In perhaps the most widely anticipated matchup of the Democratic nominating contest, Sen. Elizabeth Warren (D-MA) and former Vice President Joe Biden will face off for the first time on Thursday night in Houston, showcasing their significant contrasts in substance and style months before the first votes are cast.
The stakes are Texas-sized: Biden, who has maintained his lead despite several speaking blunders and prior debate blows, is expected to ding Warren, who is inching up on him with striking consistency. And Warren, who hovers around the number two slot, is likely to push the same progressive policies that have propelled her forward in the primary.
But Democrats who support Warren don’t want the wonk to attack the wanderer.
“She’s going to leave the cheap shots to everyone else,” Democratic strategist Mary Anne Marsh, who has long praised Warren’s career in Massachusetts and presidential candidacy, said. “Warren is on his heels. Biden is looking over his shoulder at her. The side by side comparison is invaluable at this point.”
“She doesn’t have to counter-attack,” Liuba Grechen Shirley, a former New York congressional candidate who is supporting Warren added, saying she’s hoping to hear about her universal child care platform.
The Massachusetts senator has been steadily gaining ground over the summer, translating her robust grassroots operation and small-dollar fundraising into double digit support in several early state polls. At times edging out Sen. Bernie Sanders (I-VT) for a slot just below Biden, it’s the progressive Democrat who is positioned directly next to the former vice president on stage at Texas Southern University.
Biden’s team is reportedly gearing up for a fight, with aides suggesting their candidate will use a portion of his time to call for personal financial transparency among candidates, seen as a potentially veiled attack on Warren. And nearly all Warren enthusiasts interviewed agreed the temptation will be there to take a dig. The two Democrats have fundamentally different track records on addressing corporate interests, one of the biggest components of Warren’s campaign. But most said she wins the night by zooming in on her signature plans, instead of taking a swipe.
"Since day one, Elizabeth Warren has known who she's fighting for, the American people,” Rep. Katherine Clark (D-MA), the Vice Chair of the Democratic caucus, told The Daily Beast. “Her message is resonating because she’s speaking directly to the challenges faced by families every day, whether that's student loan debt or the cost of child care—and she’s got solutions. Voters know that we need her plans and her policies in the White House if we’re going to ensure all Americans have a shot at success."
Notably, it’s many of those plans that present a direct contrast to Biden, who’s running a more centrist campaign based largely on electability against President Trump and restoring American values to the White House. But in making that case, some Democrats already spot holes in Biden’s argument as the best fit to take on the current president. It’s not just Warren supporters. Several Democrats in Hillary Clinton’s inner circle, who have not endorsed any candidate, spoke positively about Warren and hoped she wouldn’t get pulled down into a slugfest.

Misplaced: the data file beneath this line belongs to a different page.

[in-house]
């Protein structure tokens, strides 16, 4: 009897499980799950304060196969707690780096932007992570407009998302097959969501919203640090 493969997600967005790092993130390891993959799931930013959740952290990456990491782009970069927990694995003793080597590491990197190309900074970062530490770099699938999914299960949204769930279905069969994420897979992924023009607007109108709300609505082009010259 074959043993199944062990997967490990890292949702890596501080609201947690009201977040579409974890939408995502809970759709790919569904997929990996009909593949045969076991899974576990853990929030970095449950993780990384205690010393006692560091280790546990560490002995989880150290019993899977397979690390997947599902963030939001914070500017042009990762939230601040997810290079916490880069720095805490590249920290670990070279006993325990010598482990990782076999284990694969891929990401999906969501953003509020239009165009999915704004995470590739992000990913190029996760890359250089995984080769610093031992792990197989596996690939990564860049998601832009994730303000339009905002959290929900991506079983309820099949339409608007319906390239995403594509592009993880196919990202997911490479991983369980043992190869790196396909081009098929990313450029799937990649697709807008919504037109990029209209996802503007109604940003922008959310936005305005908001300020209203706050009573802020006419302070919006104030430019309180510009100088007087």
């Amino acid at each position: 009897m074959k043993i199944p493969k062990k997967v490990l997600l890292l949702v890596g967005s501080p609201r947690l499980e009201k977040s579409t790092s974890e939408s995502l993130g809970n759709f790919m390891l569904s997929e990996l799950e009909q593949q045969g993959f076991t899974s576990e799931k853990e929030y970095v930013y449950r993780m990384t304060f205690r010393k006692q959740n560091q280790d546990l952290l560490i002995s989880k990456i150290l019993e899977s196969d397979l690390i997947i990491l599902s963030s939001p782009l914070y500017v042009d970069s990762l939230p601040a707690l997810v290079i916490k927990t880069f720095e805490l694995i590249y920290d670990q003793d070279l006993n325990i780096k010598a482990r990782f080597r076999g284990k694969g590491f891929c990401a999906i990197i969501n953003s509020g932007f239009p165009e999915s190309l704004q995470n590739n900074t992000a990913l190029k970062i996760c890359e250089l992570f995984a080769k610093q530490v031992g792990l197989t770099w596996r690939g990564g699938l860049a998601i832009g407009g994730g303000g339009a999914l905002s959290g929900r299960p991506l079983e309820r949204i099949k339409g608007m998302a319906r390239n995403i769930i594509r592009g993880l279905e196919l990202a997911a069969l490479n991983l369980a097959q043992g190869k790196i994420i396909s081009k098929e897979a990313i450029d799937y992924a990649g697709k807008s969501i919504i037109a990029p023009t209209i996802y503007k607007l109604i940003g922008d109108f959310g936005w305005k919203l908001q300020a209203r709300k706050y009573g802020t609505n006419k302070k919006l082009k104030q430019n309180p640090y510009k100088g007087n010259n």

“I expect her to make an electability argument,” Neera Tanden, the president of the Center for American Progress, said. “She has a lot of supporters who appreciate her policy and her vision, and she has been gaining in beating Trump.”
Philippe Reines, a Democratic strategist who has been involved in past presidential debate prep, said her strategy should be consistent. “Here’s what Warren needs to do: keep doing what she’s doing. Ignore DC,” Reines said. “If she asked for advice it would be simple: declare straight out with all nine of her competitors looking on, ‘I am the one who can beat Donald Trump.’”
Biden maintains a comfortable lead in many Democratic primary polls. In the latest ABC News/Washington Post survey released earlier this week, he earns 29 percent support to Sanders’ 19 percent and Warren’s 18 percent. A more recent poll from the Economist/YouGov places Biden and Warren at a dead heat, each earning 26 percent. But that head start, her supporters argue, doesn’t necessarily predict long-term success for the former vice president.
Matt Stoller, a fellow at the Open Markets Institute, stressed that it’s “unknowable” who can beat Trump and that the debate should focus around the issues voters care most about, many of which provide an opportunity for Warren to present a direct contrast to Biden on stage.
“I would like to see her say something like, ‘Joe you were wrong on the war in Iraq, you were wrong on credit cards, deregulation, bankruptcy, and there is a value in being right about the big stuff,” he said.
One of Warren’s earliest backers outside of Massachusetts came from freshman Rep. Andy Levin (D-MI), who represents part of Macomb County, a battleground the Democratic nominee would need to capture from Trump in the 2020 general election.
While Biden often scores points for perceived electability, Levin said that Warren has the right formula to go head-to-head with Trump there.
“I have tremendous confidence in her,” Levin said about Warren ahead of Thursday night. “She’s rising because she has as super positive message for the bold change we need.” If attacked, he added, “she’ll stand up for herself, but she’ll do it in a way that isn’t nasty or tearing anyone else down.”